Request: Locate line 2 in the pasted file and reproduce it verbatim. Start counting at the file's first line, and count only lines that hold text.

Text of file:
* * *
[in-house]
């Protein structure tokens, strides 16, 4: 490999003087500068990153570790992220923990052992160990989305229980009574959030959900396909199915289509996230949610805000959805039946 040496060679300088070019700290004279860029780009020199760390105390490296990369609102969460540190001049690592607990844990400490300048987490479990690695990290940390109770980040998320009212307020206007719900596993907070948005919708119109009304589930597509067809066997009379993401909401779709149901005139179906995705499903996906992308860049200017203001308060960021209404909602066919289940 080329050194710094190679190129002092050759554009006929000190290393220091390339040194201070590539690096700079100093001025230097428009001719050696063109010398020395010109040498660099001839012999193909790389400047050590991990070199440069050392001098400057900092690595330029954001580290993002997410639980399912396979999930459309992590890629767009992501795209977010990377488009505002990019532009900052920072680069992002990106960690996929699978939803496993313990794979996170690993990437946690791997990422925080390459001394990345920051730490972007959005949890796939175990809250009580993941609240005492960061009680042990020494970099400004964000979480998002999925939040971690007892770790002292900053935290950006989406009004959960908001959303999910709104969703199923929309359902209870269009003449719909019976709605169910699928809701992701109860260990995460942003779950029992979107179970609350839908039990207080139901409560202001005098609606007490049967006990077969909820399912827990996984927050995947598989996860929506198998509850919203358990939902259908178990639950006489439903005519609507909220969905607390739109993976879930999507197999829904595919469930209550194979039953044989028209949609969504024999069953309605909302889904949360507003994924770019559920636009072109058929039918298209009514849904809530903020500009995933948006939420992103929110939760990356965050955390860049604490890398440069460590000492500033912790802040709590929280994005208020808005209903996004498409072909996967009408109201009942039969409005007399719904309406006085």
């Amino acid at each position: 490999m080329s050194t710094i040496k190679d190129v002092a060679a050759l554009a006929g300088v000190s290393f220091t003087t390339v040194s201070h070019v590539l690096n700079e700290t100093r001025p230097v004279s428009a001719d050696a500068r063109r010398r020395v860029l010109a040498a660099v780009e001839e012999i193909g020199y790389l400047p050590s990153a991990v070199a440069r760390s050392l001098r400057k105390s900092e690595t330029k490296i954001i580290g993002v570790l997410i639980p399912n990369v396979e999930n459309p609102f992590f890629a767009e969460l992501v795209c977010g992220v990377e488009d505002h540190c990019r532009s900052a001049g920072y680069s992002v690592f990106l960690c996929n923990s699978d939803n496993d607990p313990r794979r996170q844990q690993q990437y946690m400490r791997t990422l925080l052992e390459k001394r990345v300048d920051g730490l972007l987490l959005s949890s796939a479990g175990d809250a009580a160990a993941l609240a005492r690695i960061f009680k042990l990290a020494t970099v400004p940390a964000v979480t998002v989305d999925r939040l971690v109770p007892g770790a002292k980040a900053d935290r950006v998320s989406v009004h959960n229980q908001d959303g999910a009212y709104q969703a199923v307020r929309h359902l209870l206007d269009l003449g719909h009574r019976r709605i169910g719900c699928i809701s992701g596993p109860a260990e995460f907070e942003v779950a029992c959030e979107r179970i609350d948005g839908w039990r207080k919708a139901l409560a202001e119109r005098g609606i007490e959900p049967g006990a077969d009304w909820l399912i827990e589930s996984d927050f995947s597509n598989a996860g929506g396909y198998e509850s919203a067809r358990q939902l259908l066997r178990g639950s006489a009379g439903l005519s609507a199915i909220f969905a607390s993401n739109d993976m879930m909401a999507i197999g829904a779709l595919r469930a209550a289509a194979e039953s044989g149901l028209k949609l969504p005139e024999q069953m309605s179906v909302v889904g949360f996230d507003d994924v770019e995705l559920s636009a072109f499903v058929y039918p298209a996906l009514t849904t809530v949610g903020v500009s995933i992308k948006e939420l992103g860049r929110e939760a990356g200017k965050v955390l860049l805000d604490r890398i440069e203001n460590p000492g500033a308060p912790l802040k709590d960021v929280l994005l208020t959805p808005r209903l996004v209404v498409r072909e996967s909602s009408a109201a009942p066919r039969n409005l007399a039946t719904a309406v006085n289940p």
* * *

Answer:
């Protein structure tokens, strides 16, 4: 490999003087500068990153570790992220923990052992160990989305229980009574959030959900396909199915289509996230949610805000959805039946 040496060679300088070019700290004279860029780009020199760390105390490296990369609102969460540190001049690592607990844990400490300048987490479990690695990290940390109770980040998320009212307020206007719900596993907070948005919708119109009304589930597509067809066997009379993401909401779709149901005139179906995705499903996906992308860049200017203001308060960021209404909602066919289940 080329050194710094190679190129002092050759554009006929000190290393220091390339040194201070590539690096700079100093001025230097428009001719050696063109010398020395010109040498660099001839012999193909790389400047050590991990070199440069050392001098400057900092690595330029954001580290993002997410639980399912396979999930459309992590890629767009992501795209977010990377488009505002990019532009900052920072680069992002990106960690996929699978939803496993313990794979996170690993990437946690791997990422925080390459001394990345920051730490972007959005949890796939175990809250009580993941609240005492960061009680042990020494970099400004964000979480998002999925939040971690007892770790002292900053935290950006989406009004959960908001959303999910709104969703199923929309359902209870269009003449719909019976709605169910699928809701992701109860260990995460942003779950029992979107179970609350839908039990207080139901409560202001005098609606007490049967006990077969909820399912827990996984927050995947598989996860929506198998509850919203358990939902259908178990639950006489439903005519609507909220969905607390739109993976879930999507197999829904595919469930209550194979039953044989028209949609969504024999069953309605909302889904949360507003994924770019559920636009072109058929039918298209009514849904809530903020500009995933948006939420992103929110939760990356965050955390860049604490890398440069460590000492500033912790802040709590929280994005208020808005209903996004498409072909996967009408109201009942039969409005007399719904309406006085």